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How Bullshit Conquered The World

by James Ball


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Currently a special correspondent for Buzzfeed news, Ball has written for the Guardian and the Washington Post. During the 2010 Chelsea Manning leaks, he worked for WikiLeaks. As Ball disarmingly puts it in his introduction: "If you're looking to call me an MSM [mainstream media] shill, the evidence is all there."

What’s the big idea?

We mustn't just focus on new technologies in explaining the rise of bullshit. We should follow the money. Old media outlets are suffering falls in ad revenue, which results in fewer reporters, which results in a journalistic ecology wherein regurgitating what politicians say is more cost effective than digging into what they're saying. Fake news sites take this economic imperative to its conclusion: if a story is going to be unchecked or exaggerated, why not just make it up altogether and reduce production costs to next to nothing? The end result of this ecology, Ball argues, is that we give no more weight to the BBC or the New York Times than to a Facebook status or American Patriot Daily.

Even major news sites have sponsored links at the foot of their stories, often linking to fake or hyped news. As a result, Ball, argues: "Traditional media boosts and profits from fake news even as it tries to fight it."

As a result of the decline of what Sarah Palin once called the "lamestream media", we become more and more susceptible to dangerous lies peddled online. Last December for instance, police arrested a man wielding an assault rifle who entered Comet Ping Pong, a pizza restaurant in Washington, which was the target of fake news reports that it was operating a child abuse ring led by Democratic presidential candidate Hillary Clinton and her campaign chief John Podesta.

How did we get here?

Next, Ball turns his attention to our complicity. One bad habit we have is sharing articles on social media without checking their veracity. Ball cites a study analysing links posted using the sever, which displays statistics on how many users have ever clicked. It found that for 59% of those links, not a single person had ever clicked through, meaning that of those who shared or commented on the attached Facebook or Twitter post, most had read nothing except the headline. This, for Ball, typifies how information is consumed: we form an opinion based on summary or summary of summaries. We have become, Ball suggests, passive consumers of bullshit.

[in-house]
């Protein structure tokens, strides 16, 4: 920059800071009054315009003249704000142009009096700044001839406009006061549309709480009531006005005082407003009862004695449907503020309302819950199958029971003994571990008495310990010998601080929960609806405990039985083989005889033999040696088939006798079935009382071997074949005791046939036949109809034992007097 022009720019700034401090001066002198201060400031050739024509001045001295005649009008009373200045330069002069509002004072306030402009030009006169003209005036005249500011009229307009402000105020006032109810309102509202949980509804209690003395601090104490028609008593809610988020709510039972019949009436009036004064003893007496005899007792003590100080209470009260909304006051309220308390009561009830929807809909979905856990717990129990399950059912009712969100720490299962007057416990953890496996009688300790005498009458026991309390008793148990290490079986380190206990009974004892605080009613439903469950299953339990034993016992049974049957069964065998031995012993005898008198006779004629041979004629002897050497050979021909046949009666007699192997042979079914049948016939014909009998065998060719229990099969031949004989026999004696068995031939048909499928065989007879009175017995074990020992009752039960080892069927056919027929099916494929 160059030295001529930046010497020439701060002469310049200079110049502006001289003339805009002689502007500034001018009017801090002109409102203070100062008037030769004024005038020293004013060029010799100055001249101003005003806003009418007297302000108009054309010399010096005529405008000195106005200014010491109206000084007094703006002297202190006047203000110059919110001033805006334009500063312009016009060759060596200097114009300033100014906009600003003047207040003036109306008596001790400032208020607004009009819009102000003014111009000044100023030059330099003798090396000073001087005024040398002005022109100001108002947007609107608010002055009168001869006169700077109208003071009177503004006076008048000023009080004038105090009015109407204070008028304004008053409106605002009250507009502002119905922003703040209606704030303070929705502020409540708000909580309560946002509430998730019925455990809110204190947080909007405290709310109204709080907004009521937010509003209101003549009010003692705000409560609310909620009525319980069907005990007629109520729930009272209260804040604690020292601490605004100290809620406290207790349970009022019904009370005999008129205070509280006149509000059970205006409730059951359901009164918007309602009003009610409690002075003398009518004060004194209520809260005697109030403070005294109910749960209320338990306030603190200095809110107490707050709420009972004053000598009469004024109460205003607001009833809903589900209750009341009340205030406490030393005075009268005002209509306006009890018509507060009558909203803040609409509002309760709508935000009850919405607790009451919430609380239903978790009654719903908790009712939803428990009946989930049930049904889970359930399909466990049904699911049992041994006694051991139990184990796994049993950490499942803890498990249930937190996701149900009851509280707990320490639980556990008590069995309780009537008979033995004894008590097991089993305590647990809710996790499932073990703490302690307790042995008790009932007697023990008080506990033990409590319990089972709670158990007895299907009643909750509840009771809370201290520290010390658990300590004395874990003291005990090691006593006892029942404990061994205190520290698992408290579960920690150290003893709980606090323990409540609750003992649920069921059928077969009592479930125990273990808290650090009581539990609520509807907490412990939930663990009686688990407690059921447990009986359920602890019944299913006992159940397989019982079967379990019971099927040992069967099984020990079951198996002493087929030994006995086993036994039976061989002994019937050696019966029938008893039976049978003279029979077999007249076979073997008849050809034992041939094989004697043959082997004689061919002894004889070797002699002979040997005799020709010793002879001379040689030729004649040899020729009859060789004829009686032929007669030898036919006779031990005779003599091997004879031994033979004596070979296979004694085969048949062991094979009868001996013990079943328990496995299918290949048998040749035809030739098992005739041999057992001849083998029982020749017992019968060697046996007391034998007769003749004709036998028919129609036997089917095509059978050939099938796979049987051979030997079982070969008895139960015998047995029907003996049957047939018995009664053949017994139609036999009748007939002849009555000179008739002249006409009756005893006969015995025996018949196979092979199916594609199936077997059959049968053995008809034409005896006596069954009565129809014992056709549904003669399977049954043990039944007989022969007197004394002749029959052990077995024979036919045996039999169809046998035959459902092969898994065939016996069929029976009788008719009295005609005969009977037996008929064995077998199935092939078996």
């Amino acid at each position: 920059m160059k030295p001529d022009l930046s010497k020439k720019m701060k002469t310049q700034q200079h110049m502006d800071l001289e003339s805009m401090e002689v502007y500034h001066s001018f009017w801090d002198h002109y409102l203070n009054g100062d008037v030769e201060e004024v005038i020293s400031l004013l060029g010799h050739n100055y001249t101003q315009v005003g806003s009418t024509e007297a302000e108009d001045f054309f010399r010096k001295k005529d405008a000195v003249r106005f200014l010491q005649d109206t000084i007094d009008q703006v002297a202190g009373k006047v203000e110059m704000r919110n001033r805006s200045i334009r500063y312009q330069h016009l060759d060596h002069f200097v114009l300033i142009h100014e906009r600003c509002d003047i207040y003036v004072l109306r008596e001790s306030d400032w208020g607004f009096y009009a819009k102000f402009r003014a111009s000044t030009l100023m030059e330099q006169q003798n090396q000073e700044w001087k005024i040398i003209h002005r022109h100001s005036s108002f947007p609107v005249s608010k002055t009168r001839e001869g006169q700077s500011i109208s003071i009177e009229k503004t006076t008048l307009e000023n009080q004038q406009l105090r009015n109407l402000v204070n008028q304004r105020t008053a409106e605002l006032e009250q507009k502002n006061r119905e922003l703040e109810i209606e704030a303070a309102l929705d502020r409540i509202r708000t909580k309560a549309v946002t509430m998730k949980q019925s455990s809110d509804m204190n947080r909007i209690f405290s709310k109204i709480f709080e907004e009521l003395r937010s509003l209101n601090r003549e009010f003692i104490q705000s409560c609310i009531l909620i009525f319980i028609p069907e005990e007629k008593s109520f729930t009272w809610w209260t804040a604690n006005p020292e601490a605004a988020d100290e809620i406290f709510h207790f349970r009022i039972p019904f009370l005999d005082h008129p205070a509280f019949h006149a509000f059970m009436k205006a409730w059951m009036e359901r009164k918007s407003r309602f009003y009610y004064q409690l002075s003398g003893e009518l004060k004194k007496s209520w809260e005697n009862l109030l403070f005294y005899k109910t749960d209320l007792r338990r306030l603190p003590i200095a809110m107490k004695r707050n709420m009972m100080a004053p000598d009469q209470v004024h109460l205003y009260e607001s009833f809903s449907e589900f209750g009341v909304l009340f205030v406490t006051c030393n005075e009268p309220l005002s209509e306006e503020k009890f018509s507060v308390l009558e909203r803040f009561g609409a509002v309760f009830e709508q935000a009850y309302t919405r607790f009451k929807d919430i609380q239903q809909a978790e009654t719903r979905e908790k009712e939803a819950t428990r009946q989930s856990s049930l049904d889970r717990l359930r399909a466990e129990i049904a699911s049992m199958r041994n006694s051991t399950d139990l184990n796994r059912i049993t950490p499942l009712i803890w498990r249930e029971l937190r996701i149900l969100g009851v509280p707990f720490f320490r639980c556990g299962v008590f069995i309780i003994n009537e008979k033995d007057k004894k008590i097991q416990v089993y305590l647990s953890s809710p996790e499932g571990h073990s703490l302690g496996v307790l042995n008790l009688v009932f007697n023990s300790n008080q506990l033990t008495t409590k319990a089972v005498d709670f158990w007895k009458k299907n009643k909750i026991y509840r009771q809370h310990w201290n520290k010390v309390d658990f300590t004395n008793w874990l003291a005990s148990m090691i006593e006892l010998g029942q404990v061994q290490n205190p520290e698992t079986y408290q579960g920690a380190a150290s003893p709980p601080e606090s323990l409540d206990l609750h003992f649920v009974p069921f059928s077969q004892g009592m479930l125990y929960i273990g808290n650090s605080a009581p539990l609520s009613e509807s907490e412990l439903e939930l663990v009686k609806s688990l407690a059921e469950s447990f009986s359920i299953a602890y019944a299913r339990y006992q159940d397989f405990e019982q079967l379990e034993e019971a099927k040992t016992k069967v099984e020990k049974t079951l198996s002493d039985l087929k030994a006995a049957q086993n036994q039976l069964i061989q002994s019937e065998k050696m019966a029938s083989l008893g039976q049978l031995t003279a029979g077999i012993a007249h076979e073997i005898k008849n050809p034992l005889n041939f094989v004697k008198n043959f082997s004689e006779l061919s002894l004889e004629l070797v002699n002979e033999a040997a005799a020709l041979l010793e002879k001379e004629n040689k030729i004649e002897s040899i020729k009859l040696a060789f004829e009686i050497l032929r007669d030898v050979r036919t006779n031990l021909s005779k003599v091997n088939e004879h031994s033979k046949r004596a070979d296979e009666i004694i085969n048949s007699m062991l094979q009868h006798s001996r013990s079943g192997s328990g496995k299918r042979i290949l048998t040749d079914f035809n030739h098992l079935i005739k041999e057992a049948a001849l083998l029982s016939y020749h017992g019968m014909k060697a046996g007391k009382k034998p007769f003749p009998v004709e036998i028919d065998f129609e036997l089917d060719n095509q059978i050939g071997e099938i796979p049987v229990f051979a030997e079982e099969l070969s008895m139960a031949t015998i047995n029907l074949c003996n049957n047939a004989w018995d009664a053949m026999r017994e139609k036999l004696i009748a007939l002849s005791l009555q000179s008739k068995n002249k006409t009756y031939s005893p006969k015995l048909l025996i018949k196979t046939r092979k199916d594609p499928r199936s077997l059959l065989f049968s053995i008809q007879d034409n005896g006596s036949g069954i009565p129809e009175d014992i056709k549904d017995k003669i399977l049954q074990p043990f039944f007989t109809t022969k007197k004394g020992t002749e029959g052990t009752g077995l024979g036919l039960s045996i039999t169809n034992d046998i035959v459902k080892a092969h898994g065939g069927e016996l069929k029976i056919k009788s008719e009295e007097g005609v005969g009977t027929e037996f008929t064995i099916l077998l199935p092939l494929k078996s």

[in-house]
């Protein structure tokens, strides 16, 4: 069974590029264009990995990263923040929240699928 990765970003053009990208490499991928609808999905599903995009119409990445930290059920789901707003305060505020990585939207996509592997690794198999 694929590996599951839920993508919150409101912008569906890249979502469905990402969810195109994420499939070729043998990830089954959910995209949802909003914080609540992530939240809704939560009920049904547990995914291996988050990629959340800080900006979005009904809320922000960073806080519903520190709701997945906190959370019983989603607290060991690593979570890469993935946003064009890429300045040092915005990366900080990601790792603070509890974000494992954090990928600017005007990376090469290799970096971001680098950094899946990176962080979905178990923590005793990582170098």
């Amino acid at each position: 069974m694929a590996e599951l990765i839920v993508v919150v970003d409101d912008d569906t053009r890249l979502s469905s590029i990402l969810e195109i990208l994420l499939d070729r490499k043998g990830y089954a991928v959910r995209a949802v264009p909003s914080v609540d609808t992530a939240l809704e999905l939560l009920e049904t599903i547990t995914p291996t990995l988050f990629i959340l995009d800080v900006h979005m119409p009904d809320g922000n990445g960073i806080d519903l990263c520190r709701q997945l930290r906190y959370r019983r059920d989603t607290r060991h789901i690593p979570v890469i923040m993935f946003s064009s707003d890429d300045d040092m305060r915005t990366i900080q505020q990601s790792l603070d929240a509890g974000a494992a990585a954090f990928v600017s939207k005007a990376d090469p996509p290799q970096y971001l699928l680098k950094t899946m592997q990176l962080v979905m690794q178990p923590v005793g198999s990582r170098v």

How do we get out? There’s no single solution, argues Ball, but lots of little things all of us can do. We must learn how statistics work, treat the narratives we believe as sceptically as those we don't, try not to succumb to conspiratorial thinking. One tip for the media is that fact-checking may cause more problems than it solves. Why? Consider what happened when Sean Spicer claimed 78 terror incidents had received less coverage than they merited. When news outlets meticulously checked this story, argues Ball, they "created a highlights real of attacks connected to extreme Islamic terror, while being unable to definitively debunk the claim". Another striking tip, at least for politicians including Jeremy Corbyn and Trump, is to lay off laying into the media. "For most politicians, attacking the media looks weak … polling evidence shows a majority of the population across multiple democracies are looking for a strong national leader."

Trumped up: Trump once claimed that on 11 September 2001, he witnessed firsthand Muslims cheering as the Twin Towers fell after the terror attacks. “I watched in Jersey City, NJ, where thousands and thousands of people were cheering as that building was coming down,” Trump told a rally. Later Trump cited a Washington Post story to corroborate his claim, but one of its authors, the New York Times’s Serge Kovaleski, retorted that the article did not stand it up. At a later rally in South Carolina in November 2015, Trump mocked Kovaleski, argues Ball, “by imitating a condition the New York Times reporter has which limits the movement in his arms”. Wildly jerking his arms and pulling grotesque facial expressions, Trump said: “He’s going like, ‘Uhhh, I don’t remember, oh, maybe that's what I said." Kovaleski said he had tried to find out if any Muslims had celebrated the attack and reported that he had been unable to prove that point.

Brexit bull: Last year, Vote Leave issued an online poster that said: "Turkey (population 76 million) is joining the EU". Not really, counters Ball: Turkey is being considered for EU membership but the process of joining requires 35 prerequisites to be met, and at the time of the EU referendum it had met only one. No matter: the poster alluded successfully to an influx of new immigrants and, Ball argues, helped make some Britons more sceptical about remaining in the EU.

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